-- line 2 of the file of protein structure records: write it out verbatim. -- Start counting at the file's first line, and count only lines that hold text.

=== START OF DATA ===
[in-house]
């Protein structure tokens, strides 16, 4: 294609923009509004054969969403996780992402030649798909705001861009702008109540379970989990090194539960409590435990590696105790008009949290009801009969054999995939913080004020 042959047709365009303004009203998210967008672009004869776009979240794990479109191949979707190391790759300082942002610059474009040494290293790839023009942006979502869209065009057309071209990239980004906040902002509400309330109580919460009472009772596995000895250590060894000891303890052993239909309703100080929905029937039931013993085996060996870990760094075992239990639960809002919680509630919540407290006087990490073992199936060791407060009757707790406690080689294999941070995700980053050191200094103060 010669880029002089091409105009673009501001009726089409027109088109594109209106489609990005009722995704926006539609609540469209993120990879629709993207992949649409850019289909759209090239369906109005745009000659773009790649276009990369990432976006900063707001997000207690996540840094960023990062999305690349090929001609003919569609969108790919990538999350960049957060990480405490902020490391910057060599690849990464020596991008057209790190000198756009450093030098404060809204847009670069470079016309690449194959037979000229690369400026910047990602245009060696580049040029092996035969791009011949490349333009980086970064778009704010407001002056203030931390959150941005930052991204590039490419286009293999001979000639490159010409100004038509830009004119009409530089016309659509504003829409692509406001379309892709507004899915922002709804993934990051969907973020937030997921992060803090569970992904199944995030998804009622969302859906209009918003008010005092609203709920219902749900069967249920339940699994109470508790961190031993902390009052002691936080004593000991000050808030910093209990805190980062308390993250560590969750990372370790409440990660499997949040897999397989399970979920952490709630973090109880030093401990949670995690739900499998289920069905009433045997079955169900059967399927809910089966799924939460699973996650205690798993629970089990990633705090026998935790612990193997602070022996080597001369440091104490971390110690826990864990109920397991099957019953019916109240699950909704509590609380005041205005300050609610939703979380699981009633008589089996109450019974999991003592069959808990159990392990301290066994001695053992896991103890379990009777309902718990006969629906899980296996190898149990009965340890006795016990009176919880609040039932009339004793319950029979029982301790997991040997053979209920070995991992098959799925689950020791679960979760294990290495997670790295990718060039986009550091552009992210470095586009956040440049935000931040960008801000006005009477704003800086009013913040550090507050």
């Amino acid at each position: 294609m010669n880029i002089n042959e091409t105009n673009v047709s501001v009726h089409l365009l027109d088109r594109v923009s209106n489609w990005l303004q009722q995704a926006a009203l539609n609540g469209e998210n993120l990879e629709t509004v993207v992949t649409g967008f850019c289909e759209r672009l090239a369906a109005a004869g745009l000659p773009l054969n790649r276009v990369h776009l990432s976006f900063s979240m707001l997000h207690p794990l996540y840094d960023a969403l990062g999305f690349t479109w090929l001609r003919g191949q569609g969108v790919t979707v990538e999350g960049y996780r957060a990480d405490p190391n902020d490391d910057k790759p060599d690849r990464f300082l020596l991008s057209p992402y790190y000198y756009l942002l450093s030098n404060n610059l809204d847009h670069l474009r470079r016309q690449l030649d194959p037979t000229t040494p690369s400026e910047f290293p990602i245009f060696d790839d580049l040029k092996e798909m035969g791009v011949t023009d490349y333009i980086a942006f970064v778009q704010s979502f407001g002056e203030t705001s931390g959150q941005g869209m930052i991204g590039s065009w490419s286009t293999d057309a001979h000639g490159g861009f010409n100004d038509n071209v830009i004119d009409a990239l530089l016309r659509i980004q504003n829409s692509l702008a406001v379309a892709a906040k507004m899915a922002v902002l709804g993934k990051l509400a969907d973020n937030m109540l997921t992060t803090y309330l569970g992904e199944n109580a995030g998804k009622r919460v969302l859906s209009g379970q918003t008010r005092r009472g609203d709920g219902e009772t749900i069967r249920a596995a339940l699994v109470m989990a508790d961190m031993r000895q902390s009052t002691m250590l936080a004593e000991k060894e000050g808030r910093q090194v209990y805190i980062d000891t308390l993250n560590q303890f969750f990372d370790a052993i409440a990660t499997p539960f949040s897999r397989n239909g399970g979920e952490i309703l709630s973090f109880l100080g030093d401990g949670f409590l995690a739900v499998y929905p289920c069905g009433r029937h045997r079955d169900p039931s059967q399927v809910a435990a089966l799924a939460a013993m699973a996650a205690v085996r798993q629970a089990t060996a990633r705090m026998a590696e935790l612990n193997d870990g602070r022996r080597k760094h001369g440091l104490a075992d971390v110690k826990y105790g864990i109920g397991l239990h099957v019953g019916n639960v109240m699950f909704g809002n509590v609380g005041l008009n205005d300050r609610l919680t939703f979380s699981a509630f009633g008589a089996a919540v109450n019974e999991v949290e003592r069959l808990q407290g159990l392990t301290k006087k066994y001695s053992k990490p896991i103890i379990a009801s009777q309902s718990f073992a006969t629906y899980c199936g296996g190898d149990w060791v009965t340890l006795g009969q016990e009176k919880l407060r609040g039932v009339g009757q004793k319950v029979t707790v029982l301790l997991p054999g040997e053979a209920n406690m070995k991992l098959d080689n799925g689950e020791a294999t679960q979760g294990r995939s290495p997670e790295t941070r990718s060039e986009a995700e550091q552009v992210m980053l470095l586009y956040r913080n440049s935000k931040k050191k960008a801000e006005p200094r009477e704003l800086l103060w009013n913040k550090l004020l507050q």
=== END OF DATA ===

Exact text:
């Protein structure tokens, strides 16, 4: 294609923009509004054969969403996780992402030649798909705001861009702008109540379970989990090194539960409590435990590696105790008009949290009801009969054999995939913080004020 042959047709365009303004009203998210967008672009004869776009979240794990479109191949979707190391790759300082942002610059474009040494290293790839023009942006979502869209065009057309071209990239980004906040902002509400309330109580919460009472009772596995000895250590060894000891303890052993239909309703100080929905029937039931013993085996060996870990760094075992239990639960809002919680509630919540407290006087990490073992199936060791407060009757707790406690080689294999941070995700980053050191200094103060 010669880029002089091409105009673009501001009726089409027109088109594109209106489609990005009722995704926006539609609540469209993120990879629709993207992949649409850019289909759209090239369906109005745009000659773009790649276009990369990432976006900063707001997000207690996540840094960023990062999305690349090929001609003919569609969108790919990538999350960049957060990480405490902020490391910057060599690849990464020596991008057209790190000198756009450093030098404060809204847009670069470079016309690449194959037979000229690369400026910047990602245009060696580049040029092996035969791009011949490349333009980086970064778009704010407001002056203030931390959150941005930052991204590039490419286009293999001979000639490159010409100004038509830009004119009409530089016309659509504003829409692509406001379309892709507004899915922002709804993934990051969907973020937030997921992060803090569970992904199944995030998804009622969302859906209009918003008010005092609203709920219902749900069967249920339940699994109470508790961190031993902390009052002691936080004593000991000050808030910093209990805190980062308390993250560590969750990372370790409440990660499997949040897999397989399970979920952490709630973090109880030093401990949670995690739900499998289920069905009433045997079955169900059967399927809910089966799924939460699973996650205690798993629970089990990633705090026998935790612990193997602070022996080597001369440091104490971390110690826990864990109920397991099957019953019916109240699950909704509590609380005041205005300050609610939703979380699981009633008589089996109450019974999991003592069959808990159990392990301290066994001695053992896991103890379990009777309902718990006969629906899980296996190898149990009965340890006795016990009176919880609040039932009339004793319950029979029982301790997991040997053979209920070995991992098959799925689950020791679960979760294990290495997670790295990718060039986009550091552009992210470095586009956040440049935000931040960008801000006005009477704003800086009013913040550090507050």